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Advances in Chronic Pain Management Since Gate Control
  1. Stephen E. Abram, M.D.
  1. Presented at the annual meeting of the American Society of Regional Anesthesia, Tampa, Florida, March 26-29, 1992.
  2. From the Department of Anesthesiology, Medical College of Wisconsin, Milwaukee.
  1. Address all correspondence and reprint requests to Steven E. Abram, M.D., Department of Anesthesiology, Medical College of Wisconsin, 8700 W. Wisconsin Avenue, Milwaukee, Wisconsin 53226.


Objective. Two pain treatment systems that developed soon after the publication of the gate theory are probably a direct result of its publication: neuraxial opiate administration and electrical stimulation of the spinal cord and peripheral nerves and receptors. Although the use of these modalities has become widespread in managing chronic pain, there is disagreement about their long-term efficacy. This presentation will attempt to review the data regarding the mechanisms of action of these modalities and their efficacy in treating chronic pain of malignant and nonmalignant origin.

Data Sources. Data were derived almost entirely from original articles reporting experimental data from both animal and human studies and from series of patients undergoing treatment with the modalities reviewed.

Study Selection. Where possible, controlled studies were selected. However, much of the available data regarding treatment results are uncontrolled.

Data Extraction and Synthesis. Selected data from studies that were felt to be reasonably well conducted are presented or summarized. Because of the lack of control groups in many of the clinical trials, meta-analyses were not carried out.

Conclusions. Long-term spinal opiate administration has been shown to be more effective than systemic opiates in some patients with cancer pain, but often must be combined with local anesthetics to provide satisfactory pain relief. Loss of effect over time is a significant problem. Since the identification of spinal opiate receptors and the introduction of spinally administered narcotics, a number of other receptors that are important in both sensitization and suppression of pain projection systems have been characterized. Agonists and antagonists to many of these receptors are being developed, and a few are available for clinical trials. Long-term electrical stimulation of the spinal cord produces substantial analgesia below the stimulated spinal segments in some patients with chronic pain. Although initial results are usually encouraging, long-term efficacy may be disappointing. It is postulated that analgesia associated with spinal stimulation is associated with both stimulation of large fiber ascending tracts and blockade of spinothalamic pathways. Transcutaneous electrical nerve stimulation (TENS) has come into widespread use in managing chronic pain and has had limited trials in cancer pain patients. It is well accepted by patients and physicians, but clinical studies of long-term efficacy have yielded variable results. The analgesic action is probably the result of both large afferent fiber activation and blockade of peripheral nociceptors.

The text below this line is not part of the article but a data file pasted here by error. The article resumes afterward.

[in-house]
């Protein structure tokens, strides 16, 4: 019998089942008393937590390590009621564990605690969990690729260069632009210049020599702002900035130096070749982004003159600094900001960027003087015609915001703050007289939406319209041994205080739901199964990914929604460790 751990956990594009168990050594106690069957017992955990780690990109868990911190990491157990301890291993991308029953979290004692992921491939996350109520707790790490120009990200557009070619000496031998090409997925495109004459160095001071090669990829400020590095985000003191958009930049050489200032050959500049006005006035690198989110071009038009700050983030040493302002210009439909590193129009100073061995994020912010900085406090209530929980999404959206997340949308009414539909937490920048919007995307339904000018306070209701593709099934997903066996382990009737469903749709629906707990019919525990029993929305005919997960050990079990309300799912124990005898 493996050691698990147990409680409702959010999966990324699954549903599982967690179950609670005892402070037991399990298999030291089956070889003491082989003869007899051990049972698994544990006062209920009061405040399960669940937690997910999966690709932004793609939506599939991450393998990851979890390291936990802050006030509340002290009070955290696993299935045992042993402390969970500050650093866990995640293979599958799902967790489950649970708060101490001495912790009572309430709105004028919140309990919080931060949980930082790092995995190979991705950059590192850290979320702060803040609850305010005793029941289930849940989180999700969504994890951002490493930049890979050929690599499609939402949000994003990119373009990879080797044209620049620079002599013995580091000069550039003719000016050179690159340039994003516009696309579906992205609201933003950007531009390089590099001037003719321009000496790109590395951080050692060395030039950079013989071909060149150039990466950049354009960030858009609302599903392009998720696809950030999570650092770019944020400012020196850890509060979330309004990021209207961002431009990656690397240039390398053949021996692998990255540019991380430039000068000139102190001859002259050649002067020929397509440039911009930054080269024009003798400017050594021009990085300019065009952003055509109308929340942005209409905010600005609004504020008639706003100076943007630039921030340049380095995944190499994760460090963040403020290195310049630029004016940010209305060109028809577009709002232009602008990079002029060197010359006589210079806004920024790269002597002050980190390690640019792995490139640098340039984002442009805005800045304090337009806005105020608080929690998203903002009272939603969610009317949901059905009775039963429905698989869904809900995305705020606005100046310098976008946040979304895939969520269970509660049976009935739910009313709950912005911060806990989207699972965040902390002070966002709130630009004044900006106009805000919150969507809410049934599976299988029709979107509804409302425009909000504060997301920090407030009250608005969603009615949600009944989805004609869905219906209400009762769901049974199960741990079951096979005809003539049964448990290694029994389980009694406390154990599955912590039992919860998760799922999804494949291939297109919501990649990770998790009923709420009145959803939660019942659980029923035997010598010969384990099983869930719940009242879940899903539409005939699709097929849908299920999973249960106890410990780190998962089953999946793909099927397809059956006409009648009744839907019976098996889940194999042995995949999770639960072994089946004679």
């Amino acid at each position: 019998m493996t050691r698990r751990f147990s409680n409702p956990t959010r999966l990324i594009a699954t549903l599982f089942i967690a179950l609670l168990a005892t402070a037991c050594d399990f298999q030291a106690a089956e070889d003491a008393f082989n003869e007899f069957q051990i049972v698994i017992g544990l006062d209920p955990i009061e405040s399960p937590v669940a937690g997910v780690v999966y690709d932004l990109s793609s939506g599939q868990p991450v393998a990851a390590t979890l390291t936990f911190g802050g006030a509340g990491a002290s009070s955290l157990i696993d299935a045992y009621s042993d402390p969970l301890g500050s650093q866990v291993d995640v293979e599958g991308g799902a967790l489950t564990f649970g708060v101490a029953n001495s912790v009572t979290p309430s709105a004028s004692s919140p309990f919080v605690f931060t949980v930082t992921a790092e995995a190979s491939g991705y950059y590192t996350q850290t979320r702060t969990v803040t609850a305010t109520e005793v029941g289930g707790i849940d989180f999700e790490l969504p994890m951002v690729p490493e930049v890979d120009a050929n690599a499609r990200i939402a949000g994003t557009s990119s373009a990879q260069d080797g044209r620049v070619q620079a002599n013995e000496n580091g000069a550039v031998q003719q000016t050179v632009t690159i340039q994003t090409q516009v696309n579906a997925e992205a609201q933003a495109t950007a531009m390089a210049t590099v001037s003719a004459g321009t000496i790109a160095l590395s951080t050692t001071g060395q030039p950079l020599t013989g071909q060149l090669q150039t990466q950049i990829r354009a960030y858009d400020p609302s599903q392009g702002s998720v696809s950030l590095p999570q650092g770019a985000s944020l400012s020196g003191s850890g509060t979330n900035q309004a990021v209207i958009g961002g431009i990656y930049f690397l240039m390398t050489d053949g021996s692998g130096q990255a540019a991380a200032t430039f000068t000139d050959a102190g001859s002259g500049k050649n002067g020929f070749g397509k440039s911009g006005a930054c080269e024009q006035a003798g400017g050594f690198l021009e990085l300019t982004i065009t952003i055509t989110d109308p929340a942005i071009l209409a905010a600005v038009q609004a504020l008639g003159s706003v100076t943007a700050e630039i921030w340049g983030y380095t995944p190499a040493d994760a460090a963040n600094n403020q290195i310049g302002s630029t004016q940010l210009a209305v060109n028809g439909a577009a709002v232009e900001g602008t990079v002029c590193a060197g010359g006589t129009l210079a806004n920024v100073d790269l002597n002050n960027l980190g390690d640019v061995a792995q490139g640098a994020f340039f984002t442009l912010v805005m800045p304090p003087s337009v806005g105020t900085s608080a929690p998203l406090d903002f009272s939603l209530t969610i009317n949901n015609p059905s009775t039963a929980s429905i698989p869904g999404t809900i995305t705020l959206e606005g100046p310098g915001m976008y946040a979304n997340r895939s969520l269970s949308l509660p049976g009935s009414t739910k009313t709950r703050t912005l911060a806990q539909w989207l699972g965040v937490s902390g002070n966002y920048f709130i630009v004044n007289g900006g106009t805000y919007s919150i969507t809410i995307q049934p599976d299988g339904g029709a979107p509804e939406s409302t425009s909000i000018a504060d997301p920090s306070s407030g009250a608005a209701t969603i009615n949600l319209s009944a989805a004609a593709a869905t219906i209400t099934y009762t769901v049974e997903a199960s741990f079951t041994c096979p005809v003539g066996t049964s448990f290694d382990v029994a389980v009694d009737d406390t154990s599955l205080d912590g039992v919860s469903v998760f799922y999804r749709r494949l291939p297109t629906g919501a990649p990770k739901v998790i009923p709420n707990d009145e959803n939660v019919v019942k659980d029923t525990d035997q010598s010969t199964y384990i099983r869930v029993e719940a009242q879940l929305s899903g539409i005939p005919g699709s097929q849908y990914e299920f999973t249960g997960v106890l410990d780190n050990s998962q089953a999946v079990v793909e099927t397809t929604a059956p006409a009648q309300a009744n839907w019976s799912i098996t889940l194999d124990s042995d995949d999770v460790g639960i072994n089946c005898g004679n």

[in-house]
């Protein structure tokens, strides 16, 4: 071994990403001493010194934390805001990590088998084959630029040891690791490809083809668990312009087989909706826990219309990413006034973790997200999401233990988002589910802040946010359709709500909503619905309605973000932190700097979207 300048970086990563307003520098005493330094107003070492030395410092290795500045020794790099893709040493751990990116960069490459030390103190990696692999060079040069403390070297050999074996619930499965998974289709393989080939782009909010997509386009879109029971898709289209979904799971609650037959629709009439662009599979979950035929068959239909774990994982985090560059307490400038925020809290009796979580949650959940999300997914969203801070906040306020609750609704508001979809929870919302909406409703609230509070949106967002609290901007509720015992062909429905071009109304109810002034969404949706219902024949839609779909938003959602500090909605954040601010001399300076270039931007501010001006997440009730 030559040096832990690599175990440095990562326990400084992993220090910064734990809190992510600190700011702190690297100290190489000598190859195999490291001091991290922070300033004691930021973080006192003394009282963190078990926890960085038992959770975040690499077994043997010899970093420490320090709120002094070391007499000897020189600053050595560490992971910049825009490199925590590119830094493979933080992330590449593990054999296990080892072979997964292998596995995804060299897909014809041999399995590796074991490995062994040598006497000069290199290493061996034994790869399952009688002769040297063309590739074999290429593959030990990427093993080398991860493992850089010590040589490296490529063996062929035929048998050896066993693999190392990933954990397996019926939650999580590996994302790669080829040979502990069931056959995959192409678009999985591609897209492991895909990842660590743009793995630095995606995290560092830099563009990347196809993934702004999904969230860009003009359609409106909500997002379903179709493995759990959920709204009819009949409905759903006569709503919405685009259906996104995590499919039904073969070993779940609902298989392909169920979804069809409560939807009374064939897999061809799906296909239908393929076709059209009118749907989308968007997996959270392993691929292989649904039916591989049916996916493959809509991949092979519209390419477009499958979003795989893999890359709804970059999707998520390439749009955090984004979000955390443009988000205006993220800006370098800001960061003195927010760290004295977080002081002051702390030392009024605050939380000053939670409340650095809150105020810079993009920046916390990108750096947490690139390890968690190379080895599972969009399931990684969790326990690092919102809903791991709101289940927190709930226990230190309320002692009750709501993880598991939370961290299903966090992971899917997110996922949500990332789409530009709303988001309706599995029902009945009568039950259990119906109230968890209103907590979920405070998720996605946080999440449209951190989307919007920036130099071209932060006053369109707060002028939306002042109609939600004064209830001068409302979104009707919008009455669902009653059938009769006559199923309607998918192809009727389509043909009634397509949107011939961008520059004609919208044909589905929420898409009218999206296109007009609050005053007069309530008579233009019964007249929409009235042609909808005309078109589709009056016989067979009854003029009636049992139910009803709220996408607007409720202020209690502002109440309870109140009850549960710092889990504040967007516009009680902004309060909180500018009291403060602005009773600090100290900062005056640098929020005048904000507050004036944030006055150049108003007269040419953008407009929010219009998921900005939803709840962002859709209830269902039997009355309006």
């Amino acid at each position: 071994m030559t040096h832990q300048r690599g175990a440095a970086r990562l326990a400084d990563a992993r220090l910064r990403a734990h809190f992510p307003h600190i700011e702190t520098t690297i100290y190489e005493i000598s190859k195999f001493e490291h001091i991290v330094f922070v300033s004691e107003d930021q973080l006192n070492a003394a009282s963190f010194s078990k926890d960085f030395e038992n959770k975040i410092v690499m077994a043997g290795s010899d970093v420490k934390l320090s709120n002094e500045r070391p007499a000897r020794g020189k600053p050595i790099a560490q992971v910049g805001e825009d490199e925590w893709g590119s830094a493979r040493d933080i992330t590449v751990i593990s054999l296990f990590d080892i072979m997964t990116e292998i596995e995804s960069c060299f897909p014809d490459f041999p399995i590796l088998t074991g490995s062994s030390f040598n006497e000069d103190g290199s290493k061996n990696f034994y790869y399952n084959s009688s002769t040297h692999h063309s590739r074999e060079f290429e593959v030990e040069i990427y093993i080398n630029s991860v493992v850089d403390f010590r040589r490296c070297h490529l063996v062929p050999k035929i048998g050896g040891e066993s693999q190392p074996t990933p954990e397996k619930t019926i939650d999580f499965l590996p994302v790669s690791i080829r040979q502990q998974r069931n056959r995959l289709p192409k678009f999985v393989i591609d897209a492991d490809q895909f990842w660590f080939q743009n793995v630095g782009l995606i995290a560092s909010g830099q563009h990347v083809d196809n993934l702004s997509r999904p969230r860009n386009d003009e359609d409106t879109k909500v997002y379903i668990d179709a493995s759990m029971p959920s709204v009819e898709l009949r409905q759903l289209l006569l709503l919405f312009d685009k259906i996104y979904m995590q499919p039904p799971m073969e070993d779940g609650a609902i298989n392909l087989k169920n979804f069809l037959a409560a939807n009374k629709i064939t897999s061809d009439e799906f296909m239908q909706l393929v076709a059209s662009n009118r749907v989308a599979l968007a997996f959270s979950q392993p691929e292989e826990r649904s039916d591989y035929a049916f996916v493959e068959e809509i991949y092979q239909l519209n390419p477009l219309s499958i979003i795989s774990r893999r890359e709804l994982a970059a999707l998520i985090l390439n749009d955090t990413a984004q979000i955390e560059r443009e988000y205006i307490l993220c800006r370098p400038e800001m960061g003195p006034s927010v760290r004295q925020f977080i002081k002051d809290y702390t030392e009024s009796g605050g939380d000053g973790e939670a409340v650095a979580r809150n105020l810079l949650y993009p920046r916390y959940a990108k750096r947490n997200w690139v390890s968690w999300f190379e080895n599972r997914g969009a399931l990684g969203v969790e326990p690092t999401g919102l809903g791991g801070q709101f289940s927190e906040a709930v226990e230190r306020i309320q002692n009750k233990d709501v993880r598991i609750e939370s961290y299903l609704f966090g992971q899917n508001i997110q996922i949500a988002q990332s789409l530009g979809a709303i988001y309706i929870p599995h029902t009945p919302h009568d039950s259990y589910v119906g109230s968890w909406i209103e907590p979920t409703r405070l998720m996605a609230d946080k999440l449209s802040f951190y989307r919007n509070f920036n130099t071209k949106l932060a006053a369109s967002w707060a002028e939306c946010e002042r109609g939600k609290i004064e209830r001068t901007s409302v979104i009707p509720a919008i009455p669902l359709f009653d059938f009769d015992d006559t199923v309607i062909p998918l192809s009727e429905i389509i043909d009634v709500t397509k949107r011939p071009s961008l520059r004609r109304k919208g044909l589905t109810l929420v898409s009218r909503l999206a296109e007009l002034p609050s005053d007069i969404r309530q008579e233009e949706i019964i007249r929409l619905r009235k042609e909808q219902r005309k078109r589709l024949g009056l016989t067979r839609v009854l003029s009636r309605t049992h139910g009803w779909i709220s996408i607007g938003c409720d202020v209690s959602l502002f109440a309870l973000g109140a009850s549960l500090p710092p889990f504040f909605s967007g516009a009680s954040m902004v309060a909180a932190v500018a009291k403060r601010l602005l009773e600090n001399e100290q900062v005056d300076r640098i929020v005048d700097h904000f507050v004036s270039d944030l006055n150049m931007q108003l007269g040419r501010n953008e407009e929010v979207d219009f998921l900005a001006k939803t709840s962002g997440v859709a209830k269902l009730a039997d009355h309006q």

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  • My thanks to John J. Bonica, Pharmacia Deltec, and the American Society of Regional Anesthesia for establishing the lectureship that made the publication of this manuscript possible. My thanks also to Tony L. Yaksh for his assistance with preparation of this manuscript.